Extensive logging has been happening for four straight years in northern Burma for exporting timber to China, however China banned timber import from the area in late 2005.Every night, more than 300 six- wheeled trucks cross the border to China carrying hundreds of tons of timber from the forests in areas between northern Shan State and southern Kachin State, said local observers.

The powerful military-style trucks can carry 12 tons of timber, mainly for transport to the Nongdao Chinese border timber camp through five illegal corridors in the border, timber businessmen said.

A Chinese log-truck was heading to the Nongdao Chinese border timber camp on April 21.

Every border exit to Nongdao is watched by Burmese military agents, including personnel in the Forestry Department and they demand illegal taxes from each truck.

According to Chinese sources they have to pay gold bars worth one million kyat (US$1,176) per truck to the military officers in the Mong Mit (Momeik)-based military strategic command, Military Operational Command (MOC or Sa-Ka-Kha)-21, based in Bhamo (Manmaw) and Northern Regional Command, based in the Kachin State capital, Myitkyina.

Burmese military officials have demanded gold bars instead of banknotes from timber businessmen for three years, loggers said.

They also pay small amount of taxes to regional officers in various government departments along the truck route, added Chinese businessmen.

Between October last year and April 2011, more than 40,000 tons of timbers, especially hardwood and teak, have crossed into China, said a logging observer in Nam Hkam, the Burmese border town close to the Nongdao timber camp.

Chinese loggers even bring out tree roots, according to eyewitnesses.

The timber comes mainly from the forests in Mong Mit and Mantong townships in northern Shan State, and N’mawk (Momauk), Manje (Mansi) and Man Win areas in southern Kachin State.

Rampant logging is also happening around the Myitsone dam site on the Irrawaddy River, 27 miles north of Myitkyina. It is being carried out by the Burmese Asia World Company, the construction contractor, and a pro-government militia group led by Lasang Awng Wa. The dam construction began in December, 2009.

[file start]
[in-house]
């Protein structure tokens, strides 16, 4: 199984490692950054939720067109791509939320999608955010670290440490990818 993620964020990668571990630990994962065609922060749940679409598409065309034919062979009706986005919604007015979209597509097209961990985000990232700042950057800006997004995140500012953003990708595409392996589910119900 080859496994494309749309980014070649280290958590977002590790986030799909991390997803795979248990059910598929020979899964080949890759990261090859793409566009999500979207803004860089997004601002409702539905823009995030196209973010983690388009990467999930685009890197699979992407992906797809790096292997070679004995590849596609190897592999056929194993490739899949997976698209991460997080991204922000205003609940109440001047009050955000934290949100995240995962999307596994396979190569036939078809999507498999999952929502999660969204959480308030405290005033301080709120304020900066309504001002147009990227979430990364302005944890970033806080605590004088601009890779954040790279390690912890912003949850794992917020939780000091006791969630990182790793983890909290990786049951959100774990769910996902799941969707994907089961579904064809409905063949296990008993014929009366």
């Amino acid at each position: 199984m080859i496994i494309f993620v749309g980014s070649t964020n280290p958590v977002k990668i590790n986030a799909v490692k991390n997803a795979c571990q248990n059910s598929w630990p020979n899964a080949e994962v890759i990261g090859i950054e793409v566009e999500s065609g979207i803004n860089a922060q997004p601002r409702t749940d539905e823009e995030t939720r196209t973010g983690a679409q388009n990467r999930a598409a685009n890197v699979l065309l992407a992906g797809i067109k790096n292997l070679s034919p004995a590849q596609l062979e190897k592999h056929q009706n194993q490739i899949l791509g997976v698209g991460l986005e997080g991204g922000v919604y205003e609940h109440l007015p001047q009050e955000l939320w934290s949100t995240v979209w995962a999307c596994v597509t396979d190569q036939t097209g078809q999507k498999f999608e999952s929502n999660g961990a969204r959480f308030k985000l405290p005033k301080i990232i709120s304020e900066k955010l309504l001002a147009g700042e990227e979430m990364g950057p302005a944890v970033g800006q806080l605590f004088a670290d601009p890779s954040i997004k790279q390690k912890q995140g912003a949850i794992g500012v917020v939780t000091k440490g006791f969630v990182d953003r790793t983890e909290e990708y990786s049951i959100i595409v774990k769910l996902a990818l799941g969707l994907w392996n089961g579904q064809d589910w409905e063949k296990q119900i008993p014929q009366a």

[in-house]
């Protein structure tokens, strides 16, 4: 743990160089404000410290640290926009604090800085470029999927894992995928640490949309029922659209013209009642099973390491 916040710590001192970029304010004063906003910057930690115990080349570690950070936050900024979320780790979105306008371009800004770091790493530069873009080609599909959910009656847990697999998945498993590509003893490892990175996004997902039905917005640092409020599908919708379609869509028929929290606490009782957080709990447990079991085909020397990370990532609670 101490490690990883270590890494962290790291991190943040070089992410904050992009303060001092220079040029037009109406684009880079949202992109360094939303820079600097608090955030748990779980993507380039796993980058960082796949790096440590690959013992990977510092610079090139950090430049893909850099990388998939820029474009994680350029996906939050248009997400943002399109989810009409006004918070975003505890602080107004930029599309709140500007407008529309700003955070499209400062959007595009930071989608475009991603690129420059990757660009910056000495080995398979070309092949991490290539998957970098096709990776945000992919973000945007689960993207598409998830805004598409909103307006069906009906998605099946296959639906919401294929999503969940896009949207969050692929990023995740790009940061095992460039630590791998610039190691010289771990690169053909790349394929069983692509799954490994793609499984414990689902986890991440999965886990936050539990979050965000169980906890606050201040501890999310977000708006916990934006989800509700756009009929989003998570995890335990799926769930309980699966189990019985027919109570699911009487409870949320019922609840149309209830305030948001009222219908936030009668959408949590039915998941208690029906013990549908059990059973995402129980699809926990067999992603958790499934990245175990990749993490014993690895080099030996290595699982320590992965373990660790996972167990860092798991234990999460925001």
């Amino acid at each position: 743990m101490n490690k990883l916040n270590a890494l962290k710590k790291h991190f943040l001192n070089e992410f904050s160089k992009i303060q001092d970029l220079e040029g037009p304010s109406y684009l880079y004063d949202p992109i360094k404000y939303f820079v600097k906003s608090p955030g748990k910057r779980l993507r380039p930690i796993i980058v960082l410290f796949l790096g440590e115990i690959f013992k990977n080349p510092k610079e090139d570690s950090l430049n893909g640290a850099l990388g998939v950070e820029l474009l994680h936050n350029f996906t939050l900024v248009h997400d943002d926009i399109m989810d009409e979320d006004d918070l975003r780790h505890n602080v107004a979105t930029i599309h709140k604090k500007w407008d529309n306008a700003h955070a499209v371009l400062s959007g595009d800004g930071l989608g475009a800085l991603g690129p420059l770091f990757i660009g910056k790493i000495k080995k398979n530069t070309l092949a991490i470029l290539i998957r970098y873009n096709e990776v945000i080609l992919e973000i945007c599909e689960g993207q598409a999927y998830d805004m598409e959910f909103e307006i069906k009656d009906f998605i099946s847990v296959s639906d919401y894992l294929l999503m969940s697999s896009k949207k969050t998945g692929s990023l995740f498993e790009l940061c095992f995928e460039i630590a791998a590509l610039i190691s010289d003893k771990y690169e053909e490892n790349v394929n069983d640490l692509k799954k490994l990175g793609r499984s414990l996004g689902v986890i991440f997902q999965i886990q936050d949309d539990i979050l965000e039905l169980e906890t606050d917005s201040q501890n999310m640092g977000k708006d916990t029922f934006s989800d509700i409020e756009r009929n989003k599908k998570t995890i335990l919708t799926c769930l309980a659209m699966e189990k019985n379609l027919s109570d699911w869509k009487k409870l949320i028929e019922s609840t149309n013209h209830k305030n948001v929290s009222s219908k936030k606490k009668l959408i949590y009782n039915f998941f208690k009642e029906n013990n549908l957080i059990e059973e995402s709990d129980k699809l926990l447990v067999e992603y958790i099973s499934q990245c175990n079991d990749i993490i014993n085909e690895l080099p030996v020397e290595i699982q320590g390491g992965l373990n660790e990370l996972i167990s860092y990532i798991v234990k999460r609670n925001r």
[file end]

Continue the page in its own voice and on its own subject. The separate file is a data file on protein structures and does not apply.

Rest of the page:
In the Hukawng Valley, in western Kachin State, extensive logging has been done to transform forests into crop plantations by the military-backed Yuzana Company and Htoo Trading Company, since late 2006.

The Htoo Company is owned by Tay Za, son-in-law of Burmese military leader, Senior General Than Shwe, while the Yuzana Company is chaired by U Htay Myint, who is close to Vice Senior General Maung Aye.

The most significant logging for export to China started after the Kachin Independence Organization (KIO) signed a peace agreement with the Burmese military regime in 1994.

China imports timber from Burma for domestic and international sales.

Legal action is taken by the regime against the loggers who cannot pay the bribes to the authorities, said loggers.

China takes action against whoever cuts down a single tree in its Yunnan province, bordering with Burma, while neglecting the environmental impact of its extensive logging operations inside Burma.

Non-governmental organizations and churches cooperated to celebrate Earth Day today in Kachin communities in Kachin State and Northern Shan State through environmental awareness and education programs, organizers said.